Another area that is going to be very important as data centres look to reduce energy consumption is energy-aware workload power management. This involves migrating applications within virtualised environments to make better use of server resources. Unused servers can then be put into sleep mode or even powered off. “The idea is that when you leave your house in the morning, you turn the lights off and shut the door,” said Ansett.

Developments in energy-aware workload managment will also pave the way for the evolution of data centre infrastructure management (DCIM). DCIM is a management platform for data centre reporting. The technology is in its infancy and is still, in most part, a management reporting and planning tool, said Ansett. However, with energy-aware workload allocation and dynamic provisioning, not just of IT resources but also of cooling, DCIM could evolve to automate and actively control data centre power, cooling and IT systems.

There are, however, several challenges related to energy-aware workload management besides trade-offs in performance and reliability. Yong Khai Leong, division manager of Data Centre Technologies at A*STAR’s Data Storage Institute, highlighted the irony that the same virtualisation capability which makes energy-aware workload management possible also makes it challenging to implement.

With many different virtual machines sitting on a single physical machine, it is much more difficult to create a situation where machines are able to idle, he pointed out. Opportunities to idle also come about because of over-provisioning, but with virtualisation paving the way for dynamic provisioning of IT and architectures that are able to scale on demand, there will be less excess capacity that permits idling.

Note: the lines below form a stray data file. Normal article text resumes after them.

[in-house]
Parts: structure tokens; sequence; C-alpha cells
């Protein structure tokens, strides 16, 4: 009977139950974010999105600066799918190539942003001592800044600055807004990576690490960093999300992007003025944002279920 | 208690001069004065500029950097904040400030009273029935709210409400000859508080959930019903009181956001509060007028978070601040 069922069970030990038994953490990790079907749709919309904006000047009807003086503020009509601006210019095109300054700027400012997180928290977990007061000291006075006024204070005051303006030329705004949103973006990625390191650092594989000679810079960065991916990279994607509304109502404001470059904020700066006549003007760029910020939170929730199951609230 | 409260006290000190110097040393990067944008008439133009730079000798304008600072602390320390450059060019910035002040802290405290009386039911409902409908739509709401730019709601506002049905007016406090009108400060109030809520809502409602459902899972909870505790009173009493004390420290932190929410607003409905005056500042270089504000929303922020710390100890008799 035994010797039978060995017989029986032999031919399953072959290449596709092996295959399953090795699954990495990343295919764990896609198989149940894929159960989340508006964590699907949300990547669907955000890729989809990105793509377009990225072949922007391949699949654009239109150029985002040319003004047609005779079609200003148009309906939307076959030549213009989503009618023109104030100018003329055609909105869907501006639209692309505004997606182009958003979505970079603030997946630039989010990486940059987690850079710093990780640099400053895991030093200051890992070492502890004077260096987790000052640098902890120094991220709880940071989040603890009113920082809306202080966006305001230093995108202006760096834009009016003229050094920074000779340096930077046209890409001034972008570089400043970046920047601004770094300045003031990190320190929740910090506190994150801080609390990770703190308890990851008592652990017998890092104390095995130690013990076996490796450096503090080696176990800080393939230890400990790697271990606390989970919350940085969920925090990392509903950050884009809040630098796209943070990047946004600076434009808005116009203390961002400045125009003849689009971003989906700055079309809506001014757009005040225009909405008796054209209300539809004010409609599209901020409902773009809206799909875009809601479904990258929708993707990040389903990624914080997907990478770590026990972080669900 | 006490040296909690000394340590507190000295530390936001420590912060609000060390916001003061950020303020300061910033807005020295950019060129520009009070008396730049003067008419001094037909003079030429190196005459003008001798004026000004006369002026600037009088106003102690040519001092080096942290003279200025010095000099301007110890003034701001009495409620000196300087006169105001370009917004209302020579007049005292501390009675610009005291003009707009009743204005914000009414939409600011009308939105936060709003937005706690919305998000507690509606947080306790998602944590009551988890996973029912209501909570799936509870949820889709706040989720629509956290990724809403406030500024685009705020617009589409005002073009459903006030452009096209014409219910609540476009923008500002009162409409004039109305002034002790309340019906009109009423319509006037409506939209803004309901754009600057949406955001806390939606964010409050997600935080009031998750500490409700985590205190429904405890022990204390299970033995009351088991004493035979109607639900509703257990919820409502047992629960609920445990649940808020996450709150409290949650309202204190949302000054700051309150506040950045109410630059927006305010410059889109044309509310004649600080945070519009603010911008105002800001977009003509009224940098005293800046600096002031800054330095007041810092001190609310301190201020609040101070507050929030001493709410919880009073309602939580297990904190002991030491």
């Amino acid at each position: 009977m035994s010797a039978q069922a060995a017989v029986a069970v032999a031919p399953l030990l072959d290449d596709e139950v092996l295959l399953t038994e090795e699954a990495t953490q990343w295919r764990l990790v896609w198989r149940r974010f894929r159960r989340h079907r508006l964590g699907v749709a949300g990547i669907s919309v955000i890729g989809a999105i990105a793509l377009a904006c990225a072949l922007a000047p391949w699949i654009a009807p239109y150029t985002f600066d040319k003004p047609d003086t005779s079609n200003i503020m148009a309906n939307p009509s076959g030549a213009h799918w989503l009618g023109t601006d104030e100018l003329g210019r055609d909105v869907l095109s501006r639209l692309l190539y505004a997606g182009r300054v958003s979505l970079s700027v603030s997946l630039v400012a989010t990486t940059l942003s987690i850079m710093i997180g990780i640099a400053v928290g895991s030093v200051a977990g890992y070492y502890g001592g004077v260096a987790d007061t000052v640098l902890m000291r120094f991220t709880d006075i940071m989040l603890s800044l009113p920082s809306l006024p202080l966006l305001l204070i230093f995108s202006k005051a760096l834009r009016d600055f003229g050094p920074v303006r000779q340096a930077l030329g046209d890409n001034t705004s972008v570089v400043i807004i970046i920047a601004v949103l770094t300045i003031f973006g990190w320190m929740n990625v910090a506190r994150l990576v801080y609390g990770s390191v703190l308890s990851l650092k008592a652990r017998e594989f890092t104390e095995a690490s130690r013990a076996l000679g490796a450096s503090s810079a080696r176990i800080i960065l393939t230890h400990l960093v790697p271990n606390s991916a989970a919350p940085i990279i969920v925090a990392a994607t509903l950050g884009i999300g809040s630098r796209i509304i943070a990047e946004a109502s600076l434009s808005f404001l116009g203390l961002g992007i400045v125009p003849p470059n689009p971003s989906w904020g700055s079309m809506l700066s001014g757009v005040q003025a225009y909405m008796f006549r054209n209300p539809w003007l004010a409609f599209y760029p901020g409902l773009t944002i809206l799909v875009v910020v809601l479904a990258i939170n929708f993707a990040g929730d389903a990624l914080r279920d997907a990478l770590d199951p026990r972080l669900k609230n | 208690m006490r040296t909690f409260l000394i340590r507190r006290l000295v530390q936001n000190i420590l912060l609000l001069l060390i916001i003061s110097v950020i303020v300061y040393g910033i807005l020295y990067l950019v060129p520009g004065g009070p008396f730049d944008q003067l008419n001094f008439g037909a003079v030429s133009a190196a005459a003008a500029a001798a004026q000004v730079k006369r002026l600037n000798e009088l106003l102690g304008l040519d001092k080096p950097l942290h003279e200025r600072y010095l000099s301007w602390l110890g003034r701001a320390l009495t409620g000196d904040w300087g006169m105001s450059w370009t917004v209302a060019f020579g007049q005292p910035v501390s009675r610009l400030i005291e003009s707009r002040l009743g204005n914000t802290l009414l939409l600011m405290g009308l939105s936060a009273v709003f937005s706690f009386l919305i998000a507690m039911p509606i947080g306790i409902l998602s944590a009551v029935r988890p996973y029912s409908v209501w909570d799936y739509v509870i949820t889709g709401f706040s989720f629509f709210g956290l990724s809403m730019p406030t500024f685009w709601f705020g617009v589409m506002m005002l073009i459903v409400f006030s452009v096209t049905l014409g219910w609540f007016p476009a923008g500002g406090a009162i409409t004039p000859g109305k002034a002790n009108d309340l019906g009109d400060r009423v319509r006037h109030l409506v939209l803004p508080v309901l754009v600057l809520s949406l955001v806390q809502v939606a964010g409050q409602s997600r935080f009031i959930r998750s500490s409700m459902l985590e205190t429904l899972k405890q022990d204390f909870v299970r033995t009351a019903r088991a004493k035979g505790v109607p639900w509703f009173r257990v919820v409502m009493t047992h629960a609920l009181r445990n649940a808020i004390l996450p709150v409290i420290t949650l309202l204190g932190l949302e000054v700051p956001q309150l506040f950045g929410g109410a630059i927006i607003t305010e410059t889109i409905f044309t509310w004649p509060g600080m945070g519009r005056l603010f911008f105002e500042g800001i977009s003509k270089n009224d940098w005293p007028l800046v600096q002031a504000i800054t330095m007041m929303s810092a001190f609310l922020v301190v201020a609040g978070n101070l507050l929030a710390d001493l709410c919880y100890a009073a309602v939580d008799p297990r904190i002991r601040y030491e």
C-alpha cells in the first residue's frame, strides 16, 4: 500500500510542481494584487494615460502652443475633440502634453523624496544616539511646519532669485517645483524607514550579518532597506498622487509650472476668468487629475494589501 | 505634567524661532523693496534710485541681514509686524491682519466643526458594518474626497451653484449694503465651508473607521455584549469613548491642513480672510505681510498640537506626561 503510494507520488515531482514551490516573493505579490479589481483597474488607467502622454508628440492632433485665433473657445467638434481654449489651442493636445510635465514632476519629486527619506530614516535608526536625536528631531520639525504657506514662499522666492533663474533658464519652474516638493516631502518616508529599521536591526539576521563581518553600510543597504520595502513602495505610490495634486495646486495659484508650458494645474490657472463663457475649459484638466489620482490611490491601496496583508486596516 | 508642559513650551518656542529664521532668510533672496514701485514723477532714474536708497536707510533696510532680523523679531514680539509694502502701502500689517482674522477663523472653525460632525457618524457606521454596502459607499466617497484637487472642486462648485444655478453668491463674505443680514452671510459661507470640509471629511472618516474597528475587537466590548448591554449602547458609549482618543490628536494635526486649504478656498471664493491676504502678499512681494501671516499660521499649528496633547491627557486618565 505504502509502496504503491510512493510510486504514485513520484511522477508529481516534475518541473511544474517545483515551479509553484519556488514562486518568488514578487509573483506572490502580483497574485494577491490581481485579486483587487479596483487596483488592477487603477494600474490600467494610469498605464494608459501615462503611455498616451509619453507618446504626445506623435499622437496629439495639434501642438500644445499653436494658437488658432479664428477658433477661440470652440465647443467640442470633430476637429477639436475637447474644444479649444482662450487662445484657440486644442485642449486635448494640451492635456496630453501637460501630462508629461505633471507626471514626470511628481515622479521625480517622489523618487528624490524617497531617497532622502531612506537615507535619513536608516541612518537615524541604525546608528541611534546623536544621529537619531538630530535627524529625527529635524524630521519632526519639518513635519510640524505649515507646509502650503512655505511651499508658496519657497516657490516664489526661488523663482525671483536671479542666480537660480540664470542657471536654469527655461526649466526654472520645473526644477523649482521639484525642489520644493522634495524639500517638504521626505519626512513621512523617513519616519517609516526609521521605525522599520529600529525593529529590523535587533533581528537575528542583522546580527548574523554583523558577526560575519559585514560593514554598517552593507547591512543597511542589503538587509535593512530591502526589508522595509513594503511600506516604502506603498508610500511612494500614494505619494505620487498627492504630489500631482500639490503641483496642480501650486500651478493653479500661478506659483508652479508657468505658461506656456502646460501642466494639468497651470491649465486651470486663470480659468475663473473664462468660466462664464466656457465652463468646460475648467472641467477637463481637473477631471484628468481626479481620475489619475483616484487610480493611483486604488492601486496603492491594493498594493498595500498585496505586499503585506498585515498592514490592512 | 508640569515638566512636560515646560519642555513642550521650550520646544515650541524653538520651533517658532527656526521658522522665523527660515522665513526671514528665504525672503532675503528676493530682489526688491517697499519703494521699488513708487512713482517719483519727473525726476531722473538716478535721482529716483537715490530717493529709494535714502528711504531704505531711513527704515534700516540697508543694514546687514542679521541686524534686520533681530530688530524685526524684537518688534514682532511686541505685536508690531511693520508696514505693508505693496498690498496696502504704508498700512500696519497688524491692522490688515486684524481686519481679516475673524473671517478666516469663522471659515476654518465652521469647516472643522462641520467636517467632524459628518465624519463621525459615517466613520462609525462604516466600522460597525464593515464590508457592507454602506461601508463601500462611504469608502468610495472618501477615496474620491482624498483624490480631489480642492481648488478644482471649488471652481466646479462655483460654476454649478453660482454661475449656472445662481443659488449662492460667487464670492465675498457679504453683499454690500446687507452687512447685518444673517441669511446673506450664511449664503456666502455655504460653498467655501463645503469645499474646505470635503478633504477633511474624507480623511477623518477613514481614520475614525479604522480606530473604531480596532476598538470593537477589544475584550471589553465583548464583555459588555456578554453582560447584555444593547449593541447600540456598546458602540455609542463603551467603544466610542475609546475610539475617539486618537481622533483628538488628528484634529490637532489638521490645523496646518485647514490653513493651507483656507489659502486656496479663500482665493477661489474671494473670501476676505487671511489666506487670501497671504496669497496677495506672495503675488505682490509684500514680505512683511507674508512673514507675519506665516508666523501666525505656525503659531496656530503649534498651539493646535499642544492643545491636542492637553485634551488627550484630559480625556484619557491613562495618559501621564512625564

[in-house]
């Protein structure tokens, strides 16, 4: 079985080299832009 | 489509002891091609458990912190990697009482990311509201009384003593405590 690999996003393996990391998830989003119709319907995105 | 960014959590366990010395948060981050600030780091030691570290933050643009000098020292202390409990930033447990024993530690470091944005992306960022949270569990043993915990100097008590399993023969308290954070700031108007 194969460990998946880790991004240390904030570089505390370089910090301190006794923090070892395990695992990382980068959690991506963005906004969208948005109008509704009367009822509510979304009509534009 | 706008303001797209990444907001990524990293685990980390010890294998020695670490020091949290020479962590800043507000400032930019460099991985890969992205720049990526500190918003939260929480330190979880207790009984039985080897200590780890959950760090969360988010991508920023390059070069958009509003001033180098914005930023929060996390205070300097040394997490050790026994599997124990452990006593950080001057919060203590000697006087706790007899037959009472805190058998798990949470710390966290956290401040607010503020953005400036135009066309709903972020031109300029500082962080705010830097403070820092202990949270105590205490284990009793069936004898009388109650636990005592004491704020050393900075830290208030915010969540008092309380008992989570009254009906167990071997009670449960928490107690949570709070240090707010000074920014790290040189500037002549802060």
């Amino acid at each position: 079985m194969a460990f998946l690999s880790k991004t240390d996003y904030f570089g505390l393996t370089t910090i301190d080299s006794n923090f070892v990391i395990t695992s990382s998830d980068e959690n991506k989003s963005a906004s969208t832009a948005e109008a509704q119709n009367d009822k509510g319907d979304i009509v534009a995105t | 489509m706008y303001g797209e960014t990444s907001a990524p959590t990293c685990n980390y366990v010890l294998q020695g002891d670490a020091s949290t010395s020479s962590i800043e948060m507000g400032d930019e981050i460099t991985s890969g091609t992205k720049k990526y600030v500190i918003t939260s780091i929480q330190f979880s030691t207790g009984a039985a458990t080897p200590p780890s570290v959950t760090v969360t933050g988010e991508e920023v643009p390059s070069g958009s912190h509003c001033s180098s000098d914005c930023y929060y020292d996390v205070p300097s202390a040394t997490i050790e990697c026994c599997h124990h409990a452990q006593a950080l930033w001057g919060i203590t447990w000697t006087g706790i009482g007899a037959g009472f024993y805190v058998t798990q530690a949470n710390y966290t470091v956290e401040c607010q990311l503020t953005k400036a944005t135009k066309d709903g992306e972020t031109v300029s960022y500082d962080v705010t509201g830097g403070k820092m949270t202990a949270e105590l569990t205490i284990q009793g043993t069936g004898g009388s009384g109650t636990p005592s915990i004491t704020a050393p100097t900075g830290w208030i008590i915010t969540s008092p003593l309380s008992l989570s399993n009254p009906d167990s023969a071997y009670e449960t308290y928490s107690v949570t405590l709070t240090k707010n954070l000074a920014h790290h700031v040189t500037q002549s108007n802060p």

Air and cooling management

In the facilities space, air and cooling management is “the single largest near and medium term opportunity to improve data centre energy efficiency” due to the continued popularity of air as a cooling medium, said the green data centre report.

For example, dynamic cooling using artificial intelligence-based control algorithms can optimise real- time cooling across the data centre based on server inlet temperature. The algorithms determine how each cooling unit affects data centre inlet temperate. The system then modulates individual variable speed drives at each cooling unit. As facility or IT changes occur, the control algorithm adjusts the cooling system.

The advantage of air and cooling management is that it can be introduced relatively easily into existing data centres, and energy savings could be quite substantial, said Ansett. He estimated that dynamic cooling using internal passive cooling (for example, the use of heat pipes to reduce hotspots on chips or servers) can reduce server power consumption by up to 30 per cent and data centre cooling demand by up to 40 per cent, significantly reducing data centre operating costs.

Close-coupled refrigerant cooling and liquid cooling

Two other areas related to cooling are close-coupled refrigerant cooling and liquid cooling. “Any form of liquid cooling presents a significant opportunity to improve energy consumption in the data centre by addressing cooling issues at source or close to the heat load,” said Ansett.